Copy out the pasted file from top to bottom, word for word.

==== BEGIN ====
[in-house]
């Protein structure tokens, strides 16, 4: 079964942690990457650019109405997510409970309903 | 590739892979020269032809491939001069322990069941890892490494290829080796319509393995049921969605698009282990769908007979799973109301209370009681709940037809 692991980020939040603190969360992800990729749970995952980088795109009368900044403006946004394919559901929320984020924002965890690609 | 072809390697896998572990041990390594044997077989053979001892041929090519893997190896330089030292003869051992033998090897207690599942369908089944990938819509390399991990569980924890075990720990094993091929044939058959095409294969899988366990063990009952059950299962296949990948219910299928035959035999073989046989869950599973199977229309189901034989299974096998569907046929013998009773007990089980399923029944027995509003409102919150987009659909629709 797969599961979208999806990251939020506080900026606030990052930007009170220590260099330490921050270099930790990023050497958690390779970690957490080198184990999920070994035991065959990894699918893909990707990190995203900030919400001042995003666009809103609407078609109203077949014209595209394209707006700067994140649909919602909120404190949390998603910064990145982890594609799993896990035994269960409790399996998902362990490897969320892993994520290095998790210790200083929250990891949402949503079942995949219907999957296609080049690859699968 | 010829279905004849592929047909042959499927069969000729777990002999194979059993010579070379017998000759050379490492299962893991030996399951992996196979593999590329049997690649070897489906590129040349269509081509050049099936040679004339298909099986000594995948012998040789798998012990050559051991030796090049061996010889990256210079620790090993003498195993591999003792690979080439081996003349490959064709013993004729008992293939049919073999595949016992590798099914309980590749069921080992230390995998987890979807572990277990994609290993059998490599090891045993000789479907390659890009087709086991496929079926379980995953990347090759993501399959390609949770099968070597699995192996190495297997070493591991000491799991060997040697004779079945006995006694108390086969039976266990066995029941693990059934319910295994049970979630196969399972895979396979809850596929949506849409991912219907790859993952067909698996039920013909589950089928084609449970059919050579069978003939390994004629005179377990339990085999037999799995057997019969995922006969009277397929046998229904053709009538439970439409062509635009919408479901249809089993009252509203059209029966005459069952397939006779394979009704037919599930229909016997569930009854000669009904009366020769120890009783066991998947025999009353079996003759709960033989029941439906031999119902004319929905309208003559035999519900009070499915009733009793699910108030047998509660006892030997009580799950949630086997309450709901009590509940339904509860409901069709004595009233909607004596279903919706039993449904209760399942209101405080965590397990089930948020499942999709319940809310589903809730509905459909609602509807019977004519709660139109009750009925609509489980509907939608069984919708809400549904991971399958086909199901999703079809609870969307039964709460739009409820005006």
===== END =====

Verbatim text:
[in-house]
């Protein structure tokens, strides 16, 4: 079964942690990457650019109405997510409970309903 | 590739892979020269032809491939001069322990069941890892490494290829080796319509393995049921969605698009282990769908007979799973109301209370009681709940037809 692991980020939040603190969360992800990729749970995952980088795109009368900044403006946004394919559901929320984020924002965890690609 | 072809390697896998572990041990390594044997077989053979001892041929090519893997190896330089030292003869051992033998090897207690599942369908089944990938819509390399991990569980924890075990720990094993091929044939058959095409294969899988366990063990009952059950299962296949990948219910299928035959035999073989046989869950599973199977229309189901034989299974096998569907046929013998009773007990089980399923029944027995509003409102919150987009659909629709 797969599961979208999806990251939020506080900026606030990052930007009170220590260099330490921050270099930790990023050497958690390779970690957490080198184990999920070994035991065959990894699918893909990707990190995203900030919400001042995003666009809103609407078609109203077949014209595209394209707006700067994140649909919602909120404190949390998603910064990145982890594609799993896990035994269960409790399996998902362990490897969320892993994520290095998790210790200083929250990891949402949503079942995949219907999957296609080049690859699968 | 010829279905004849592929047909042959499927069969000729777990002999194979059993010579070379017998000759050379490492299962893991030996399951992996196979593999590329049997690649070897489906590129040349269509081509050049099936040679004339298909099986000594995948012998040789798998012990050559051991030796090049061996010889990256210079620790090993003498195993591999003792690979080439081996003349490959064709013993004729008992293939049919073999595949016992590798099914309980590749069921080992230390995998987890979807572990277990994609290993059998490599090891045993000789479907390659890009087709086991496929079926379980995953990347090759993501399959390609949770099968070597699995192996190495297997070493591991000491799991060997040697004779079945006995006694108390086969039976266990066995029941693990059934319910295994049970979630196969399972895979396979809850596929949506849409991912219907790859993952067909698996039920013909589950089928084609449970059919050579069978003939390994004629005179377990339990085999037999799995057997019969995922006969009277397929046998229904053709009538439970439409062509635009919408479901249809089993009252509203059209029966005459069952397939006779394979009704037919599930229909016997569930009854000669009904009366020769120890009783066991998947025999009353079996003759709960033989029941439906031999119902004319929905309208003559035999519900009070499915009733009793699910108030047998509660006892030997009580799950949630086997309450709901009590509940339904509860409901069709004595009233909607004596279903919706039993449904209760399942209101405080965590397990089930948020499942999709319940809310589903809730509905459909609602509807019977004519709660139109009750009925609509489980509907939608069984919708809400549904991971399958086909199901999703079809609870969307039964709460739009409820005006």